Physiotherapy for AC Joint Injuries
Have you recently been diagnosed with an AC Joint injury? Perhaps you have suffered a trauma, and are experiencing pain at the tip of your shoulder? You may have suffered an AC Joint Sprain.
The AC Joint refers to the connection of your collarbone, or clavicle, and your acromion process, which is the outermost tip of your shoulder blade. There is a ligament which reinforces this joint called your acromioclavicular ligament.
Injuries to this joint typically occur from falling on a bent elbow, where the arm bone is driven upwards towards the collarbone on impact. These injuries are most commonly seen in collision sports such as Australian Football, Rugby and throwing sports such as shotput. Characteristically, these injuries are most recognisable by a protruding bump at the site of the AC joint. This is where the acromioclavicular ligament has been sprained or ruptured and the collarbone being held down by the AC ligament springs up creating the bump or ridge.
Signs of an AC Joint Sprain:
- Pain experienced at the tip of the shoulder.
- Pain which is most sensitive at the site of the AC Joint, but can be widespread throughout the shoulder when the injury is acute.
- Swelling, generally at the site of the AC Joint.
- Pain on moving the shoulder, especially moving the arm across the body and elevating the shoulder above shoulder height.
- Depending on the extent of the injury, a step deformity may be evident. These deformities are generally evident in Grade 2 and Grade 3 AC Joint Sprains.
These injuries are graded between 1 and 3, which categorise the severity of the injury.
Grade 1: These injuries involve only minimal damage to the acromioclavicular ligament, and as such there will be no step deformity present. There will be mild tenderness with overhead movements and palpation of the AC Joint. These injuries generally resolve within 1-3 weeks.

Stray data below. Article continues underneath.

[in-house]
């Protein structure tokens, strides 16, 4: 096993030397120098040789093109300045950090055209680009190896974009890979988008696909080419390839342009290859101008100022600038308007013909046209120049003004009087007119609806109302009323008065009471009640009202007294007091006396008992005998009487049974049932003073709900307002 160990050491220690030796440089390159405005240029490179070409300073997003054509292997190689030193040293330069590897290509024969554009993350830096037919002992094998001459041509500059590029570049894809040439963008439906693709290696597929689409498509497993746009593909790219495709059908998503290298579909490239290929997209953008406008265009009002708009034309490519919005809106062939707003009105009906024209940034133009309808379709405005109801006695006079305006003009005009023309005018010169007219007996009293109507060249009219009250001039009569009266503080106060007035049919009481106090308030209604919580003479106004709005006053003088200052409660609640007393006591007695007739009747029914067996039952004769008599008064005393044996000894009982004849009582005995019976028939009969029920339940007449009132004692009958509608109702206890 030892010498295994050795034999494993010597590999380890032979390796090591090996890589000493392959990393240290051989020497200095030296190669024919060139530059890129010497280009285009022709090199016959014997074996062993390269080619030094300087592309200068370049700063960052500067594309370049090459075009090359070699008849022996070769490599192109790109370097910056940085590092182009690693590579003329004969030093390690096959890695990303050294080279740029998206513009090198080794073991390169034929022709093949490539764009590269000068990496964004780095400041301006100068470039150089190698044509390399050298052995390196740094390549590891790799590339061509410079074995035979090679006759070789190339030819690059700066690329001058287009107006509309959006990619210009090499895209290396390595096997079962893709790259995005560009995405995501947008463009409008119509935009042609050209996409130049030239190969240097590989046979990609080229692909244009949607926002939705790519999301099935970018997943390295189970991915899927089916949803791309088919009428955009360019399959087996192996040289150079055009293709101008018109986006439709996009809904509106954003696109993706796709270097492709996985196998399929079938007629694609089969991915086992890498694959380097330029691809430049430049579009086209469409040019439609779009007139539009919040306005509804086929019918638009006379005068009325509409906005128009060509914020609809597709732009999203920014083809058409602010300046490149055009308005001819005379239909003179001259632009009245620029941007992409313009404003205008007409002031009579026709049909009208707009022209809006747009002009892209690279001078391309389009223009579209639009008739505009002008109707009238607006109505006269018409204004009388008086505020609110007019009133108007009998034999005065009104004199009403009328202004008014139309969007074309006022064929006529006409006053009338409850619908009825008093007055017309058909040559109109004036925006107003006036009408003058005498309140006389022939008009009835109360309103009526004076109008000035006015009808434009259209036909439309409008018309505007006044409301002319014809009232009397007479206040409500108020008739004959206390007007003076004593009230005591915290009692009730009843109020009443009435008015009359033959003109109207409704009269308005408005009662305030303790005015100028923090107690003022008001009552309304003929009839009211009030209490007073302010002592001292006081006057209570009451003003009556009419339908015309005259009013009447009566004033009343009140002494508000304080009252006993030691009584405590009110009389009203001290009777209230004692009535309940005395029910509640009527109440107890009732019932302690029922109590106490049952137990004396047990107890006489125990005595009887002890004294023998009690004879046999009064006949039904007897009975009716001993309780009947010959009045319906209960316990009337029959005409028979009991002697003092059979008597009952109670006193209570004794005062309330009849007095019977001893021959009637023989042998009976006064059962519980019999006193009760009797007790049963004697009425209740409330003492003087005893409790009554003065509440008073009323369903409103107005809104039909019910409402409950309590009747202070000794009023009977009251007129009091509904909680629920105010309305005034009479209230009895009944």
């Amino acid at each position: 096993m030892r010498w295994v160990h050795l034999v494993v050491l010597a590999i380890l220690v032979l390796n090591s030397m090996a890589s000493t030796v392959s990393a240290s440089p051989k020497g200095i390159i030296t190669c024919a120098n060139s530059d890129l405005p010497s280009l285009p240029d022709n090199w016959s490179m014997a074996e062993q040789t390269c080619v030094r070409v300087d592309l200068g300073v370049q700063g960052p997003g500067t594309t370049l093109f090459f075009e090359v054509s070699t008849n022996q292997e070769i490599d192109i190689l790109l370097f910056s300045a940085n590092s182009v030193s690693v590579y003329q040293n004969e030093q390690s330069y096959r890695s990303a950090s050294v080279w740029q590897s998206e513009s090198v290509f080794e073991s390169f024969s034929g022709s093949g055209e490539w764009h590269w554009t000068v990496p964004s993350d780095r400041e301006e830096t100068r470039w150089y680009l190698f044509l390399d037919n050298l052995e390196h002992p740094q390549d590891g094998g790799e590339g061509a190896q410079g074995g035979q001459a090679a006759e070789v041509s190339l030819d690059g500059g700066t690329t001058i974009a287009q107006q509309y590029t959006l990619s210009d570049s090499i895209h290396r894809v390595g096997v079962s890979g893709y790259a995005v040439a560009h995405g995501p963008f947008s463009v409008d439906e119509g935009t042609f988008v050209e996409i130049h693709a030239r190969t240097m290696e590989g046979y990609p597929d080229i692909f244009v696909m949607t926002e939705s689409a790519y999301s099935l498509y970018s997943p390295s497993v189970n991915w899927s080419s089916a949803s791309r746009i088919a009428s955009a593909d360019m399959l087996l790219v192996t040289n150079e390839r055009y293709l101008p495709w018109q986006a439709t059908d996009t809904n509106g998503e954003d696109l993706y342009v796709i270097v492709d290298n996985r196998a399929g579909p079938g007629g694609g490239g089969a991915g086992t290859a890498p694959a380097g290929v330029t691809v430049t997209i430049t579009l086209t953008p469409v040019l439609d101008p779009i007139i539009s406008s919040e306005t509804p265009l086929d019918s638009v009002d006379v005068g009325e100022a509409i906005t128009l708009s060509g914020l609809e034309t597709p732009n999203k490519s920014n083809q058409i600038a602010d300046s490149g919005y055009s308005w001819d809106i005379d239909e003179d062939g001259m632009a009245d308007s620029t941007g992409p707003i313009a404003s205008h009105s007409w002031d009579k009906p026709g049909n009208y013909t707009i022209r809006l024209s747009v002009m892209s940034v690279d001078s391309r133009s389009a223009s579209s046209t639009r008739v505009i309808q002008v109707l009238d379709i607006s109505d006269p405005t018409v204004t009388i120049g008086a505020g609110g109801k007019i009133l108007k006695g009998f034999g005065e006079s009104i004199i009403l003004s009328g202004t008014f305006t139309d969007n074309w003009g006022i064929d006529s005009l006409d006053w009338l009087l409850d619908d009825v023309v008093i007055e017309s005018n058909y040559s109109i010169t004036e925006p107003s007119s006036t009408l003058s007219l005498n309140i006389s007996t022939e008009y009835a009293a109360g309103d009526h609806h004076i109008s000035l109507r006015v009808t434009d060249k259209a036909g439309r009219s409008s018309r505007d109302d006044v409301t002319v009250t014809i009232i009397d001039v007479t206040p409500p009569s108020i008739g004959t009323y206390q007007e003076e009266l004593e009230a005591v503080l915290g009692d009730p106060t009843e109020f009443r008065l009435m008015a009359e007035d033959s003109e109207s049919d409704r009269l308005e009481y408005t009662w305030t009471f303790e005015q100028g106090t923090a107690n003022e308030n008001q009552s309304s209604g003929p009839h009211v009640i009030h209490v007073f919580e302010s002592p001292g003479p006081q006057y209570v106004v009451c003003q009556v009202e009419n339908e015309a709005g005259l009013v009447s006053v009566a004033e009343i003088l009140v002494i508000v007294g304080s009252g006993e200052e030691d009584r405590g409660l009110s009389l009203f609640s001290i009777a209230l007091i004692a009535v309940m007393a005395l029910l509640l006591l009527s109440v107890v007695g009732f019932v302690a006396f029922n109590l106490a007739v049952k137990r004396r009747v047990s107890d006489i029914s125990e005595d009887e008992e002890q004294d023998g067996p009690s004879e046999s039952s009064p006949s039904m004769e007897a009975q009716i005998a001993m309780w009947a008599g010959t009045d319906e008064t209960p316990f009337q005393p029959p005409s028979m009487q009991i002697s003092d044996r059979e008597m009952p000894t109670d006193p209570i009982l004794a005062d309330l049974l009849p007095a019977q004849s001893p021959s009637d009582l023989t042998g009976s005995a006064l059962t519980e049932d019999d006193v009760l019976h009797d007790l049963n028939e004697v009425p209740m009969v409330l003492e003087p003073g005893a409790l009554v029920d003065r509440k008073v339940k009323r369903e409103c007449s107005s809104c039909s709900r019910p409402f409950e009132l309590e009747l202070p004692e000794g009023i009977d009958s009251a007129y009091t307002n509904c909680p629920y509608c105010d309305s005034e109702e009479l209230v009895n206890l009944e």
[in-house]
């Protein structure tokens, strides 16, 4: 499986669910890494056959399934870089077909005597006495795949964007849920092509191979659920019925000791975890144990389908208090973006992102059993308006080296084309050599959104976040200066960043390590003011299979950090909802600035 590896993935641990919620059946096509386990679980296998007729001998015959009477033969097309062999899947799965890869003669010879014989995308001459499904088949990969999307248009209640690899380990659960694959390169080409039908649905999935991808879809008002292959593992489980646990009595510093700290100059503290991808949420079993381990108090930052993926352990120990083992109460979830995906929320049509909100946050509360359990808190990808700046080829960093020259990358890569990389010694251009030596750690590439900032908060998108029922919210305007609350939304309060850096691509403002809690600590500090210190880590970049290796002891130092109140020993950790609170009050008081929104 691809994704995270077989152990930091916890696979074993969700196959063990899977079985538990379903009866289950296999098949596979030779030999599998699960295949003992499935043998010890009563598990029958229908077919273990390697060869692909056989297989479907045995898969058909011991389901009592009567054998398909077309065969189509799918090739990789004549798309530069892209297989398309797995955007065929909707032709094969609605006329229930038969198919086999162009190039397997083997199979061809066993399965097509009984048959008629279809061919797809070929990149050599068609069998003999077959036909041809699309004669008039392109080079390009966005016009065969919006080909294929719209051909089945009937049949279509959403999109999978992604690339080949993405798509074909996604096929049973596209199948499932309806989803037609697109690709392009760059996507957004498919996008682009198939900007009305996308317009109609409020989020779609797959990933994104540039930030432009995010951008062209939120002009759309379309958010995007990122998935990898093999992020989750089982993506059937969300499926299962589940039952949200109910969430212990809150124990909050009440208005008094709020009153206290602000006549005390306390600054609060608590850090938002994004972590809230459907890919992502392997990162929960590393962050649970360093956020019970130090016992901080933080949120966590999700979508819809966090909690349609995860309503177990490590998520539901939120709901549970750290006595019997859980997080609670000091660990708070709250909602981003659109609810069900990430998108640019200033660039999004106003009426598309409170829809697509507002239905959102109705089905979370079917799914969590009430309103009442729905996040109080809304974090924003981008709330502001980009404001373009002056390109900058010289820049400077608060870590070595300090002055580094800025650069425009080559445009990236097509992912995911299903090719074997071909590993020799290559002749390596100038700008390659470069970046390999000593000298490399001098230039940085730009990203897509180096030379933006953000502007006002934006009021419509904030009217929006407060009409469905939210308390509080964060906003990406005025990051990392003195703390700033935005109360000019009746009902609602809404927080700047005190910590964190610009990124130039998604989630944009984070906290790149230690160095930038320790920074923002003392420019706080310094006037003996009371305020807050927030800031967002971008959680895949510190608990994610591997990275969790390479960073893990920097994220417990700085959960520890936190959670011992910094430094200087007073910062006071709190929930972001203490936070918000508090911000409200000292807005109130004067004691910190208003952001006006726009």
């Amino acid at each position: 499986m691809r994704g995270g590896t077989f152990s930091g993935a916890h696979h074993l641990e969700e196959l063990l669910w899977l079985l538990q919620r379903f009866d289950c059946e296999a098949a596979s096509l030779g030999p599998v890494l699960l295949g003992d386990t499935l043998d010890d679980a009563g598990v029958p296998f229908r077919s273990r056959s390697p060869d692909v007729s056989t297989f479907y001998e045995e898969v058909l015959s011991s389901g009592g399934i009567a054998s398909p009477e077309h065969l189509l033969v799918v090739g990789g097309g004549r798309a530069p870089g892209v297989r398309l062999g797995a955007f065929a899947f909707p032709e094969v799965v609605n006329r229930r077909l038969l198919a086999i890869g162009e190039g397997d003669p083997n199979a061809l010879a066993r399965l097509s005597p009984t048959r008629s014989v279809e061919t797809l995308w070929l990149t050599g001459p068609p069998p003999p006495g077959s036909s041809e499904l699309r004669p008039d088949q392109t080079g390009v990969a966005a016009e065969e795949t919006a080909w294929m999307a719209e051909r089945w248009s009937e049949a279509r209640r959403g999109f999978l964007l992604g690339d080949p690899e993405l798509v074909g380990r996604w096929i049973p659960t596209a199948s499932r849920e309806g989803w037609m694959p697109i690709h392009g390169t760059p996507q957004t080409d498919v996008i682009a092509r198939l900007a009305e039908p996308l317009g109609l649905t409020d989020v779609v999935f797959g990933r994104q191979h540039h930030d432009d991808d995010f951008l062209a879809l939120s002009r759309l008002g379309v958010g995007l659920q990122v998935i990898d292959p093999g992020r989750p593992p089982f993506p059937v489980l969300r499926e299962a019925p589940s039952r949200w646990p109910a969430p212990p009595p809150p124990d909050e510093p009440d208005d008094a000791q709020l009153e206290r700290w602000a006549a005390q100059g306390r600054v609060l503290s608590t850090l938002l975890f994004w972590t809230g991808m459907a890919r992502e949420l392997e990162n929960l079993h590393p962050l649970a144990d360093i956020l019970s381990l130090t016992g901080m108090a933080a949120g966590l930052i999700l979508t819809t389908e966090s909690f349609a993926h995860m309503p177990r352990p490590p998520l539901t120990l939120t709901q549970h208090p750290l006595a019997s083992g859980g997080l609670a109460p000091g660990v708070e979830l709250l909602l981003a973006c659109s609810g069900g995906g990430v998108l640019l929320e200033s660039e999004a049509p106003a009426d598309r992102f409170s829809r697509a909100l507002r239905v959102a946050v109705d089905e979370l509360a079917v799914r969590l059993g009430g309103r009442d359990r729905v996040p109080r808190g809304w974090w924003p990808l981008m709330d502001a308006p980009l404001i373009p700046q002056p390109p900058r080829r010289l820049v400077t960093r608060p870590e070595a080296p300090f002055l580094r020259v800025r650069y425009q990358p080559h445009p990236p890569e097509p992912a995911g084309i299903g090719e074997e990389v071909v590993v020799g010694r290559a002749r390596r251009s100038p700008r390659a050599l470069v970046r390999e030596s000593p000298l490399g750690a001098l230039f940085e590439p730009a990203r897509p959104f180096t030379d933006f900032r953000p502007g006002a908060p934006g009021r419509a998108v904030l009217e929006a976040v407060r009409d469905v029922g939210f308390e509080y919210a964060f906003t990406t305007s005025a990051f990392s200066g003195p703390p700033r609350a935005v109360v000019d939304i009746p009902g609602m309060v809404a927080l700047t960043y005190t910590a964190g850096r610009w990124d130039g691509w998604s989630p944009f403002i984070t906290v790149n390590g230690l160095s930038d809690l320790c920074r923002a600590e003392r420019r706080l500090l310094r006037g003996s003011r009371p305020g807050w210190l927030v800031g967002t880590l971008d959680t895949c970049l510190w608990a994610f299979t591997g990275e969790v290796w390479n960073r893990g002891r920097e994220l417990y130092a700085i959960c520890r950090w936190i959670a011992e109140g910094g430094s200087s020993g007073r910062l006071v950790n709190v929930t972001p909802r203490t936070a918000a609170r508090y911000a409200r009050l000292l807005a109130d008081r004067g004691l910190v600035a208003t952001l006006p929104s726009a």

Grade 2: These injuries involve a complete rupture of the superior acromioclavicular ligament and therefore a step deformity will be present. However, the coracoclavicular ligament will remain intact, and therefore the joint will only be minimally displaced. Your physiotherapist is vital in your optimal recovery following a Grade 2 Injury.
Grade 3: This injury involves a complete rupture of all of the ligaments reinforcing the AC Joint. A significant step deformity is often present following this injury. If a Grade 3 injury is suspected, you will often receive scans including X-Rays or MRIs to assess the extent of the injury and to determine whether a surgical intervention is required.
Your physiotherapist can guide you through all stages of your AC Joint injury.
In the acute stage of your injury, early intervention often includes a period of rest and immobilisation. This aims to reduce inflammation at the AC joint. Your physiotherapist will prescribe early exercises which maintain range of movement through your shoulder joint whilst placing minimal strain onto the AC Joint. Your physiotherapist may also utilise techniques such as massage or dry needling to restore movement and reduce your pain.
As your injury progresses, a series of strengthening and stabilising exercises will be prescribed.